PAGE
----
Tiger Woods' return and fans back in full force has made The Masters feel electric – now time for battle to commence

Tiger Woods' return and fans back in full force has made The Masters feel electric – now time for battle to commence

ANOTHER rainy night in Georgia has left Augusta National in receptive mood.

For the second day running, thunderstorms forced a truncated practice session, the “patrons” ordered off the course, players hustled back to the clubhouse.

But the real electricity is at ground level, not in the heavens.

A sense of something special. Potentially unforgettable.

No prizes for guessing why.

Whatever happens over the course of the next four days, the first round of the Masters will be about one man – and a comeback story few could have envisaged.

Even if Tiger Woods misses the cut tomorrow night, he is already a winner.

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And the galleries that will accompany him along every painful step of the 7,510 yards from 1st tee to 18th green, up and down the hills and valleys, will be united in their desperation to see the greatest player of this millennium confound medics, pundits and rivals alike.

Tiger’s 2019 triumph, when even some of his keenest fans had begun to doubt he could ever recapture those days of glory, remains a beacon.

Yet by so many standards, merely striking his opening drive down the first fairway will be an even greater victory.

Pure adrenaline, that competitive spirit, will be at the core of Woods’ determination.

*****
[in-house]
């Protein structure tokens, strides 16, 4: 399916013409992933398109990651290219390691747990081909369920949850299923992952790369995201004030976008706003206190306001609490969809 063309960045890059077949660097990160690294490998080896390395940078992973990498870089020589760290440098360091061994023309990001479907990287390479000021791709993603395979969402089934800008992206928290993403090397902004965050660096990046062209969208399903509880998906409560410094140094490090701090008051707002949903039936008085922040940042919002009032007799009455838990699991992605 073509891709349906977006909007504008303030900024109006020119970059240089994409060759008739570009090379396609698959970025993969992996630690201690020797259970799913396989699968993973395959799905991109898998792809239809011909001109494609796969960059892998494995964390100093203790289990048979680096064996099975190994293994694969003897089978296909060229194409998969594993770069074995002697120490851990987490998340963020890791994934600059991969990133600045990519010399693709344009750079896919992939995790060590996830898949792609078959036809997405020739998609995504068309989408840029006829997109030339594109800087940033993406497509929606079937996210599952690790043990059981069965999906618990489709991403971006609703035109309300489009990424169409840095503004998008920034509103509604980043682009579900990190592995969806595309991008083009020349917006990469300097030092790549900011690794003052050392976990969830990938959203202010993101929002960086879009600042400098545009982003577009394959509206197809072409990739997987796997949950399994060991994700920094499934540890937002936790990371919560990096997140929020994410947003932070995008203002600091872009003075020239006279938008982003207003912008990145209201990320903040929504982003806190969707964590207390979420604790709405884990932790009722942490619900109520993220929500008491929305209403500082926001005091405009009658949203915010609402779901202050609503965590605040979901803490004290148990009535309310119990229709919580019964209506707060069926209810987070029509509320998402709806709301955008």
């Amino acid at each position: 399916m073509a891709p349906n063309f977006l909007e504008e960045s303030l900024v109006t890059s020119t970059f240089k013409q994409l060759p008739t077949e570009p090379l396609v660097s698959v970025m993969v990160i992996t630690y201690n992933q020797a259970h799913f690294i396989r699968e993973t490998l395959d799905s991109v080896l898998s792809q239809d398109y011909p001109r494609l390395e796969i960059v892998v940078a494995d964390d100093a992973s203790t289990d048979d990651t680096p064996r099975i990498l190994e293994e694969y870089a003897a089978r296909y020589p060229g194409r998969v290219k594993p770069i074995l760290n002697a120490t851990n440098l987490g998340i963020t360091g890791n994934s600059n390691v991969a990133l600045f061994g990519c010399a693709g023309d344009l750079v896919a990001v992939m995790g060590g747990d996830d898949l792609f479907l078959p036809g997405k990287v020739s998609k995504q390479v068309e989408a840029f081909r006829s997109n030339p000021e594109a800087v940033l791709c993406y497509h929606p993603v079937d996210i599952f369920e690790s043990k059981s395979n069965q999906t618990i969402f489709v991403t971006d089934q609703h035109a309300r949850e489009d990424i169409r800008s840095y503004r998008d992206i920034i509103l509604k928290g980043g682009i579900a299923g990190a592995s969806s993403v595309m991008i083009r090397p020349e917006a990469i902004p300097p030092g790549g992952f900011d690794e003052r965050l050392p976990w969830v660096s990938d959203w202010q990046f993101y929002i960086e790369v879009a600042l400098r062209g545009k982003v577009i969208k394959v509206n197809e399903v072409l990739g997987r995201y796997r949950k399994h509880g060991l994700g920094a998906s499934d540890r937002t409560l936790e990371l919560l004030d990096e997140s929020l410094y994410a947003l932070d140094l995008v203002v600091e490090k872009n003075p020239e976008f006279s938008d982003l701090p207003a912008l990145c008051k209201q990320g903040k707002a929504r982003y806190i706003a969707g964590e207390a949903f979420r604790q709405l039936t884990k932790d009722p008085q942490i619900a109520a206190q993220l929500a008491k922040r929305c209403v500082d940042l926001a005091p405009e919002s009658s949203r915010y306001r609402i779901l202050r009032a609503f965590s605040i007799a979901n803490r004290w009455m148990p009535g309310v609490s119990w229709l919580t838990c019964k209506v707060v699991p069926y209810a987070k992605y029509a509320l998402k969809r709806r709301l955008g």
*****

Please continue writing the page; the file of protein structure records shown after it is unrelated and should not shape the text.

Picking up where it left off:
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But there is more of that than usual this time round, a tournament that feels like a celebration of the sport – and the end of the worst of the pandemic that changed the planet.

In 2020, with Woods absent, the Masters was held in November, behind closed doors.

Last April, when he was still in his hospital bed, with the possibility of losing his right foot after the horror car shunt not yet abated, the crowds were heavily restricted as Hideki Matsuyama became the first Japanese winner.

But this week, even with the weather doing its best to put a dampener on proceedings, normality has been even more joyful.

Whoops and hollers, full galleries, the smell of cigars hanging in the air.

As Rory McIlroy put it: “It feels like we're back to normal life, like a normal Masters again.

“We're sort of at the light at the end of the tunnel, I guess, is the way I would put it.

“In 2020 it was a very strange Masters, last year with some limited fans was much better.

“But this year the crowds this week already have been amazing.

“Even driving up Berckmans Road to get to the course, what is a 10-minute drive usually, it took us 45 minutes to get here.”


The Tiger effect, yes. But also a desire to embrace what was lost for two years.

Despite the weather, too, the course is picture perfect, inviting and terrifying in equal measure.

Lengthening the 11th, the start of Amen Corner, and the par-five 15th means a new challenge, too.

But it is the traditional, unchanging elements of the challenge that make Augusta more than just another golf course.

This is a place where you have to battle with ghosts, whether to exorcise the doubts that can infect your own mind or simply banish the memories of what can go wrong.

It is also a course where the normal approach does not work.

McIlroy, aiming to become only the sixth player in history – after Gene Sarazen, Ben Hogan, Gary Player, Jack Nicklaus and Woods – to complete the “career Grand Slam” of winning all four Majors, added: “This is a course where you have to be okay with par.

“The more you try to push it around here, the more chance it has to come back and bite you.”

Any who forget that are pointed to Jordan Spieth’s 2016 meltdown on the short 12th, which opened the door for Danny Willetts’ unlikely win, McIlroy’s own last day debacle in 2011 or Greg Norman’s collapse to hand Sir Nick Faldo his third Green Jacket in 1996.

Yet as ever, especially at Augusta, the past is a closed book, the present there to be written.

The greatest challenge, a fervent, frenzied, fully-charged crowd, and an almost inconceivable story just to start it off.

It is beyond anticipation. Let battle commence.

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